Current published data on sex differences in spatial perception is inconclusive. In particular, there are no convincing data on the spatial visualization skills of young children; consequently, it is thought that such differences may be absent. This study was conducted to investigate
sex differences in spatial visualization in a sample of Kuwaiti school children. Two hundred and thirty-five pupils (109 boys and 126 girls) aged from 5 to 9 years participated in the study. Experimental stimuli were used as a spatial visualization test. The data clearly showed that boys performed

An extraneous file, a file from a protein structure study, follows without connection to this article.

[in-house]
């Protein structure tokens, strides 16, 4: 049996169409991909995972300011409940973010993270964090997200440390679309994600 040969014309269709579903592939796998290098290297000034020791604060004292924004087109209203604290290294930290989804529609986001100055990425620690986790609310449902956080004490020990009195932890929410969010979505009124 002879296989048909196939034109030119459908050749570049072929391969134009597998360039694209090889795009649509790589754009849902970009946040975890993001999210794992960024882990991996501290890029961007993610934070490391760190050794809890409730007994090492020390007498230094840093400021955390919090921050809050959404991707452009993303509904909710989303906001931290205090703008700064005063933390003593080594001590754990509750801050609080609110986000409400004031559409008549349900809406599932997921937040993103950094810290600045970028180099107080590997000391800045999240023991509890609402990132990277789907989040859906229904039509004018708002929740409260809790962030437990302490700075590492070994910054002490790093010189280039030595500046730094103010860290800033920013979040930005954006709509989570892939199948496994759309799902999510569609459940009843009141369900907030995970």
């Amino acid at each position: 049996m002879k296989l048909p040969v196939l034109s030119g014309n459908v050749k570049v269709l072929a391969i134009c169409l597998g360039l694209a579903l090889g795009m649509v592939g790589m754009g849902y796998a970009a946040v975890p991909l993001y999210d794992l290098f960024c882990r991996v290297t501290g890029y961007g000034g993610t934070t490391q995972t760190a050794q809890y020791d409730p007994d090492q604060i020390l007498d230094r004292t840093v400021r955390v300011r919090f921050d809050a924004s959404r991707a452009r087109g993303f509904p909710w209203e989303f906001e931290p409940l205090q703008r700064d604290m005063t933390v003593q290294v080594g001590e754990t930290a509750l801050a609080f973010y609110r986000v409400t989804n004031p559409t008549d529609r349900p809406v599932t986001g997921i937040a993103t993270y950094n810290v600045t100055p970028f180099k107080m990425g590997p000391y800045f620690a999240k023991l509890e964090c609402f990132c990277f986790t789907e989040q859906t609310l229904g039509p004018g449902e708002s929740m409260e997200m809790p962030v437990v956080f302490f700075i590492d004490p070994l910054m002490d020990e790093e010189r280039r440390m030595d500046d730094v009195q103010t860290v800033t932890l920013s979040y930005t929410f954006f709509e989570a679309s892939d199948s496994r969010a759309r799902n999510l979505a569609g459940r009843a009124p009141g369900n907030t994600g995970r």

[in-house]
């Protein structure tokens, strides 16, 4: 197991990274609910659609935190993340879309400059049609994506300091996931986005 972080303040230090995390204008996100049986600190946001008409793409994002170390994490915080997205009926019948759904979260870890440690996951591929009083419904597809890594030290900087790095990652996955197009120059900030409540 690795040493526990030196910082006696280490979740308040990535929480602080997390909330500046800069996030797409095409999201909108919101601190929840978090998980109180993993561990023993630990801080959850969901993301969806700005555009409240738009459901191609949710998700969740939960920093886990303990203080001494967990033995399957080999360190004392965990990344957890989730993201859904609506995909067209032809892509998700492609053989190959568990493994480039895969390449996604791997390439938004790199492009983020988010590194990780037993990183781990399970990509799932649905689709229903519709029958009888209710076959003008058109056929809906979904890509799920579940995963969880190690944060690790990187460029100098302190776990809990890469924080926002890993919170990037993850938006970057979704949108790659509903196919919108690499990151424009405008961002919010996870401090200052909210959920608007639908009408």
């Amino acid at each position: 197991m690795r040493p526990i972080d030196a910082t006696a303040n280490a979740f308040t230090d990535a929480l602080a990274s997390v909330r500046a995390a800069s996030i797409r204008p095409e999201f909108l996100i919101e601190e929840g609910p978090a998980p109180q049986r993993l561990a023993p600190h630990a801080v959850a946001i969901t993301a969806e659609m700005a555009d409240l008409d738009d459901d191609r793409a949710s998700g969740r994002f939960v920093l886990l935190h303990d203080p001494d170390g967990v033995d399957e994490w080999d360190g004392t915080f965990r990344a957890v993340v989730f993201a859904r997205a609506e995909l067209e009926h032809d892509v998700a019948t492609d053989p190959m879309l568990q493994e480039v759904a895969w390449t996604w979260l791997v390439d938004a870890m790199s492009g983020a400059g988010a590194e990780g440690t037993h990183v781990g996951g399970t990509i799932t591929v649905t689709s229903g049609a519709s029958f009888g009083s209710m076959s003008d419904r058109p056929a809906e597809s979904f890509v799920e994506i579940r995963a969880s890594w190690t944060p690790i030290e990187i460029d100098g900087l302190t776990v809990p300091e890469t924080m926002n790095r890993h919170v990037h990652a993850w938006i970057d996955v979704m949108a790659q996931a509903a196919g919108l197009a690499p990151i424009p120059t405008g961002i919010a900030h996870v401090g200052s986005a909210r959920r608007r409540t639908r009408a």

better than girls on the spatial visualization test. Their superiority resulted from a greater facility to encode shapes in general, rather than from a greater facility to specifically encode shapes in the orientations in which they were presented.